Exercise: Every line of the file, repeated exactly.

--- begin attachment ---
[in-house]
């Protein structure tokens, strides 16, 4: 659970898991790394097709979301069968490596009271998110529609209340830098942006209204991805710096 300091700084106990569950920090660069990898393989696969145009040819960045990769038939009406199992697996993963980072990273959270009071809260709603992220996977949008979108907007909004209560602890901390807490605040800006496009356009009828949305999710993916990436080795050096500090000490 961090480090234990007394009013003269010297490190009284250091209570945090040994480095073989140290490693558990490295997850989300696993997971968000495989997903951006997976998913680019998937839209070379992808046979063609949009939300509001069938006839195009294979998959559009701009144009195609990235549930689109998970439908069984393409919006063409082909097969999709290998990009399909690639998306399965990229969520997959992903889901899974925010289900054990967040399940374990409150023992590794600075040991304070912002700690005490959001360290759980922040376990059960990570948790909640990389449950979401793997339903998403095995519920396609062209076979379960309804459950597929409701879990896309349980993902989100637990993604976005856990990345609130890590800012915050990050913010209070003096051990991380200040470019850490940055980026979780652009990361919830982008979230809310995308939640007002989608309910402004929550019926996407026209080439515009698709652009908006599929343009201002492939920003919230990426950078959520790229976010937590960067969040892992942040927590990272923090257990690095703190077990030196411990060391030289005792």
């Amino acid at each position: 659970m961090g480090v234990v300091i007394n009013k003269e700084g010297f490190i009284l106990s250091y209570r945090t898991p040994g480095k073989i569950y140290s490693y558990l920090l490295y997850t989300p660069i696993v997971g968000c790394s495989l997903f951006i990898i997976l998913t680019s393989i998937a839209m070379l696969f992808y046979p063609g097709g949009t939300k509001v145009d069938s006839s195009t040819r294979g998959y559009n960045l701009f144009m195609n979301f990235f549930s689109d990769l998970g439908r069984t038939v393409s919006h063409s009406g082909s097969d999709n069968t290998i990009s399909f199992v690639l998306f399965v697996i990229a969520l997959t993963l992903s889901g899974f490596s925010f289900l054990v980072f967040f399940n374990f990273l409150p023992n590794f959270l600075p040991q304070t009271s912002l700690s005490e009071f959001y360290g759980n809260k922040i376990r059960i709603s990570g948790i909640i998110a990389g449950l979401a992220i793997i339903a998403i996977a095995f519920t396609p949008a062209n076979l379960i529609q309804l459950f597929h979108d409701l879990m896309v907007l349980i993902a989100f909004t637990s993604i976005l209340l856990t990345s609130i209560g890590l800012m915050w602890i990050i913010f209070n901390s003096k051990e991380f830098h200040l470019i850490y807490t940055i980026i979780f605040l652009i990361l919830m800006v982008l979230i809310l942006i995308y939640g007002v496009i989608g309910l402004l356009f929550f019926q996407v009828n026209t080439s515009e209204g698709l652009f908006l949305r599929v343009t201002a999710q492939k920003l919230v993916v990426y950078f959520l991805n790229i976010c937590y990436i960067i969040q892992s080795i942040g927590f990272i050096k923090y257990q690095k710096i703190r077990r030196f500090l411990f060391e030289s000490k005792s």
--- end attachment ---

[in-house]
């Protein structure tokens, strides 16, 4: 659970898991790394097709979301069968490596009271998110529609209340830098942006209204991805710096 300091700084106990569950920090660069990898393989696969145009040819960045990769038939009406199992697996993963980072990273959270009071809260709603992220996977949008979108907007909004209560602890901390807490605040800006496009356009009828949305999710993916990436080795050096500090000490 961090480090234990007394009013003269010297490190009284250091209570945090040994480095073989140290490693558990490295997850989300696993997971968000495989997903951006997976998913680019998937839209070379992808046979063609949009939300509001069938006839195009294979998959559009701009144009195609990235549930689109998970439908069984393409919006063409082909097969999709290998990009399909690639998306399965990229969520997959992903889901899974925010289900054990967040399940374990409150023992590794600075040991304070912002700690005490959001360290759980922040376990059960990570948790909640990389449950979401793997339903998403095995519920396609062209076979379960309804459950597929409701879990896309349980993902989100637990993604976005856990990345609130890590800012915050990050913010209070003096051990991380200040470019850490940055980026979780652009990361919830982008979230809310995308939640007002989608309910402004929550019926996407026209080439515009698709652009908006599929343009201002492939920003919230990426950078959520790229976010937590960067969040892992942040927590990272923090257990690095703190077990030196411990060391030289005792």
């Amino acid at each position: 659970m961090g480090v234990v300091i007394n009013k003269e700084g010297f490190i009284l106990s250091y209570r945090t898991p040994g480095k073989i569950y140290s490693y558990l920090l490295y997850t989300p660069i696993v997971g968000c790394s495989l997903f951006i990898i997976l998913t680019s393989i998937a839209m070379l696969f992808y046979p063609g097709g949009t939300k509001v145009d069938s006839s195009t040819r294979g998959y559009n960045l701009f144009m195609n979301f990235f549930s689109d990769l998970g439908r069984t038939v393409s919006h063409s009406g082909s097969d999709n069968t290998i990009s399909f199992v690639l998306f399965v697996i990229a969520l997959t993963l992903s889901g899974f490596s925010f289900l054990v980072f967040f399940n374990f990273l409150p023992n590794f959270l600075p040991q304070t009271s912002l700690s005490e009071f959001y360290g759980n809260k922040i376990r059960i709603s990570g948790i909640i998110a990389g449950l979401a992220i793997i339903a998403i996977a095995f519920t396609p949008a062209n076979l379960i529609q309804l459950f597929h979108d409701l879990m896309v907007l349980i993902a989100f909004t637990s993604i976005l209340l856990t990345s609130i209560g890590l800012m915050w602890i990050i913010f209070n901390s003096k051990e991380f830098h200040l470019i850490y807490t940055i980026i979780f605040l652009i990361l919830m800006v982008l979230i809310l942006i995308y939640g007002v496009i989608g309910l402004l356009f929550f019926q996407v009828n026209t080439s515009e209204g698709l652009f908006l949305r599929v343009t201002a999710q492939k920003l919230v993916v990426y950078f959520l991805n790229i976010c937590y990436i960067i969040q892992s080795i942040g927590f990272i050096k923090y257990q690095k710096i703190r077990r030196f500090l411990f060391e030289s000490k005792s």